Although the four narratives of Jesus' passion sound similar to the untrained ear, each is unique. Every evangelist emphasized different aspects of Jesus' suffering and death -- the aspects he believed his particular community needed to hear.

As we listen to Luke's narrative on Passion (Palm) Sunday (Luke 22:14-23:56), notice how considerate and forgiving Jesus is throughout His horrible ordeal.

Probably the words we most remember from these two chapters are those Jesus says as He's being nailed to the cross: "Father, forgive them; they know not what they do."


Luke's Jesus is always considerate, always forgiving. Only Luke, for instance, passes on the parable of the prodigal father and the story of Jesus' encounter with Zaccheus the tax collector. Luke alone teaches the lesson of the Pharisee and tax collector praying in the temple.

That theology carries over into his passion narrative.

As I remind my students when we deal with these powerful sections of the Gospels, the evangelists are far less interested in telling us about Jesus' physical suffering and death than they are with pointing out ways in which we can imitate Jesus' suffering and death.

Since no one in the early Church thought we were to accomplish this imitation by actually being scourged, crowned with thorns and nailed to a cross, the evangelists never emphasized those parts of Jesus' passion.

The normal way Christians join in Jesus' dying is to imitate His psychological suffering. For Luke, more than the other three, that imitable pain revolves around Jesus' concern for others, especially on a forgiving level.

Only Luke, during the Last Supper, inserts Jesus' command, "Let the greatest among you be as the youngest, and the leader as the servant." That command sets the pattern for the remainder of Jesus' passion behavior.

For example, Jesus promises to pray for Peter's conversion, and only in Luke's account of His arrest does He heal the severed ear of the high priest's servant. Later in the night, in one of the most poignant passages in Scripture, Jesus "turns and looks at Peter" immediately after the Apostle denies even knowing Jesus.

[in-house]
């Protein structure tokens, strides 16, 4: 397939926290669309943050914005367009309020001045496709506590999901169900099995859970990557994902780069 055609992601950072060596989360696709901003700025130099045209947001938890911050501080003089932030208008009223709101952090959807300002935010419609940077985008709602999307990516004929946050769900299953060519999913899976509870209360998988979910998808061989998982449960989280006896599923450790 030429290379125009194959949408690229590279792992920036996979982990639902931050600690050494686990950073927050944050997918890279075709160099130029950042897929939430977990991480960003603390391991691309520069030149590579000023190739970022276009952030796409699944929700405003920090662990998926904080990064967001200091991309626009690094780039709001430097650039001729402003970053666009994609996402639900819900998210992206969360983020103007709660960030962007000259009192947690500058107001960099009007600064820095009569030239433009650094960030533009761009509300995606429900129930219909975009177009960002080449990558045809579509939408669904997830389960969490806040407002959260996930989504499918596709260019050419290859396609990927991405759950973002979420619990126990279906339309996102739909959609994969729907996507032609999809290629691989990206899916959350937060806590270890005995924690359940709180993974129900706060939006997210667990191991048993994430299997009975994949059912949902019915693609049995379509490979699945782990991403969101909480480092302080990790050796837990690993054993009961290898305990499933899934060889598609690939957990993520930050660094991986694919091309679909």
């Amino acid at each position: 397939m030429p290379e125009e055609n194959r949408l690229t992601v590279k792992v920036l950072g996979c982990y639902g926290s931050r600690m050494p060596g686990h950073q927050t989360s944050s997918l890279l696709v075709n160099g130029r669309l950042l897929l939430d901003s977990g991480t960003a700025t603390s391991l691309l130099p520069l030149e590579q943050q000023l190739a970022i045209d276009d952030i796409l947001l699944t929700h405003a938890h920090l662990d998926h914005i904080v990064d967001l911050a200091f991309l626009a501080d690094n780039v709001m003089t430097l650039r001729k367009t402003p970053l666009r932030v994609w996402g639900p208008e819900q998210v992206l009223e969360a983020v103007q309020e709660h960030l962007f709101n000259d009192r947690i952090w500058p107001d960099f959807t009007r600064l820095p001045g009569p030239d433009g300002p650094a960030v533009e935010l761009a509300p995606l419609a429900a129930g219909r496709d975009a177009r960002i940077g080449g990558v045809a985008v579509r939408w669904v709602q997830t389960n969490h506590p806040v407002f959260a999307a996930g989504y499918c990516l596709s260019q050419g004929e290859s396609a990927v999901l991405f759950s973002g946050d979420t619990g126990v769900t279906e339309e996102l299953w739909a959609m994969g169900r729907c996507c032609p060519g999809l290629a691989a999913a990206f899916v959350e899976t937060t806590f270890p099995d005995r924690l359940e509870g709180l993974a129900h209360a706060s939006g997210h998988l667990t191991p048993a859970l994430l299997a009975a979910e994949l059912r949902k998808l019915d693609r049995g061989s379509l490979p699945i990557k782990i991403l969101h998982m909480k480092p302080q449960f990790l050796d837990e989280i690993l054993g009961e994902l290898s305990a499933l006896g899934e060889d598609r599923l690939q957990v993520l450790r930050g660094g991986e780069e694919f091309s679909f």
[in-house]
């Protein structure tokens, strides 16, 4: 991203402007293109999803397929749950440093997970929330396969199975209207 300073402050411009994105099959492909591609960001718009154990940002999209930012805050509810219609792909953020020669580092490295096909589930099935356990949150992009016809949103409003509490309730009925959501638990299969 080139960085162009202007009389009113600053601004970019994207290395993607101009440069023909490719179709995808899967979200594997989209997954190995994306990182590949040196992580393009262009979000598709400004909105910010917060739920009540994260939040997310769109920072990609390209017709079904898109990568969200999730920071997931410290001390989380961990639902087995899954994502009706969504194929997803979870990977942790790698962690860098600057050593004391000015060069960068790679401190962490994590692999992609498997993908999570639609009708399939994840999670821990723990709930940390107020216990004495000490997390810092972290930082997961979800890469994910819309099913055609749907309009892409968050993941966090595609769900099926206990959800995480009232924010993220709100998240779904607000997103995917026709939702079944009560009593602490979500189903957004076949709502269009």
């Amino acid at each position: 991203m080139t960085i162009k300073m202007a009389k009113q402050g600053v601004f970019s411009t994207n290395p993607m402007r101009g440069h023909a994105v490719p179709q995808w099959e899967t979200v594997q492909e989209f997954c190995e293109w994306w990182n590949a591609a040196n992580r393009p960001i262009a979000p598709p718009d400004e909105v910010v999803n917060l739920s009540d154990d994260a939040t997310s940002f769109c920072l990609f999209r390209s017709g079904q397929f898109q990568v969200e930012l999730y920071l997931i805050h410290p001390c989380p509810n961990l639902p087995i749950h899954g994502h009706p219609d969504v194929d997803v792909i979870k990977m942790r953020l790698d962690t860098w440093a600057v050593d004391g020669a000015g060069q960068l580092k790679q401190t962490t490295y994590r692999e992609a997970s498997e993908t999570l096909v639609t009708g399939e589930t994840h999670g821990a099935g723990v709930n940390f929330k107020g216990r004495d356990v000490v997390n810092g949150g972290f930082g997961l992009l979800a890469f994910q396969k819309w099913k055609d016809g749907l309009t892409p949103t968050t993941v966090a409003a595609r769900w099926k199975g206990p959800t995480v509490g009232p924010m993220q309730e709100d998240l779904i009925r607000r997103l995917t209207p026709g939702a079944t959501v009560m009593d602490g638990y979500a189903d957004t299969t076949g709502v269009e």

Along the road to Golgotha, Jesus diverts attention from Himself to the future sufferings the residents of Jerusalem will endure: "Weep for yourselves and for your children." And just before He dies, we reach the height of His forgiving concern when Jesus promises the repentant thief, "Today, you will be with me in Paradise."

Open to others

Reflecting on Luke's unique passion theology, we begin to notice some overlooked aspects in the other two readings for Sunday. In the first reading (Isaiah 50:4-7), it's significant that the prophet's pain comes from his mission "to speak to the weary a word that will rouse them." If he weren't so concerned for others, he wouldn't have to endure such suffering.

And in Paul's well-known hymn (Phil 2:6-11), we're forced to zero in on the words, "He [Jesus] emptied Himself and took the form of a slave....He humbled Himself." The form which the emptying and humbling takes is rooted in Jesus' day-to-day openness to those around Him.

No biblical writing is ever composed in a vacuum. If there weren't needs and problems in the communities for whom the writings were composed, we'd have no Scripture.

It's interesting that, of all four passion accounts, Luke's contains so many "memorable" events. I presume they're memorable for us because we have the same needs his community had.